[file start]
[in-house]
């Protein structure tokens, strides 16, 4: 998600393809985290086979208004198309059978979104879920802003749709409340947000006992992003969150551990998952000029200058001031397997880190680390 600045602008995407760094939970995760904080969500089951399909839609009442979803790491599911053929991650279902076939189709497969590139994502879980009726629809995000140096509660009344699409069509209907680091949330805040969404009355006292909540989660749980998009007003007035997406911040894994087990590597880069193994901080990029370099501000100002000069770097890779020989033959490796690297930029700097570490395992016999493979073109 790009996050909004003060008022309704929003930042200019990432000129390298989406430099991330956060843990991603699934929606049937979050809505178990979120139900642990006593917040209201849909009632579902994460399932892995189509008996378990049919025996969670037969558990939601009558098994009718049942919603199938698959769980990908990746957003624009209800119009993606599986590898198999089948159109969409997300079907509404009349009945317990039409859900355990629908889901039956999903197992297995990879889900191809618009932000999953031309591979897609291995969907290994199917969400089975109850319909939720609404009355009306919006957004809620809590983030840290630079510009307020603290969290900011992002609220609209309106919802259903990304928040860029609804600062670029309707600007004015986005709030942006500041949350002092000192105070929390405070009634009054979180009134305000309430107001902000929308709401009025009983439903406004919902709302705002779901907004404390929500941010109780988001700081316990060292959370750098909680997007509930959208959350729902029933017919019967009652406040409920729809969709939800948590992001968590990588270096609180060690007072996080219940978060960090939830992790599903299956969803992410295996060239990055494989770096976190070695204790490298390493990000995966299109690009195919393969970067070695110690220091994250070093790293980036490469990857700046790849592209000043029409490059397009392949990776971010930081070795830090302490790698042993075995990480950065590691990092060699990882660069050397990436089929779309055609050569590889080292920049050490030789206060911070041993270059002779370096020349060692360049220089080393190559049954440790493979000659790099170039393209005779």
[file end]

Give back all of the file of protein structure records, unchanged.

[in-house]
């Protein structure tokens, strides 16, 4: 998600393809985290086979208004198309059978979104879920802003749709409340947000006992992003969150551990998952000029200058001031397997880190680390 600045602008995407760094939970995760904080969500089951399909839609009442979803790491599911053929991650279902076939189709497969590139994502879980009726629809995000140096509660009344699409069509209907680091949330805040969404009355006292909540989660749980998009007003007035997406911040894994087990590597880069193994901080990029370099501000100002000069770097890779020989033959490796690297930029700097570490395992016999493979073109 790009996050909004003060008022309704929003930042200019990432000129390298989406430099991330956060843990991603699934929606049937979050809505178990979120139900642990006593917040209201849909009632579902994460399932892995189509008996378990049919025996969670037969558990939601009558098994009718049942919603199938698959769980990908990746957003624009209800119009993606599986590898198999089948159109969409997300079907509404009349009945317990039409859900355990629908889901039956999903197992297995990879889900191809618009932000999953031309591979897609291995969907290994199917969400089975109850319909939720609404009355009306919006957004809620809590983030840290630079510009307020603290969290900011992002609220609209309106919802259903990304928040860029609804600062670029309707600007004015986005709030942006500041949350002092000192105070929390405070009634009054979180009134305000309430107001902000929308709401009025009983439903406004919902709302705002779901907004404390929500941010109780988001700081316990060292959370750098909680997007509930959208959350729902029933017919019967009652406040409920729809969709939800948590992001968590990588270096609180060690007072996080219940978060960090939830992790599903299956969803992410295996060239990055494989770096976190070695204790490298390493990000995966299109690009195919393969970067070695110690220091994250070093790293980036490469990857700046790849592209000043029409490059397009392949990776971010930081070795830090302490790698042993075995990480950065590691990092060699990882660069050397990436089929779309055609050569590889080292920049050490030789206060911070041993270059002779370096020349060692360049220089080393190559049954440790493979000659790099170039393209005779």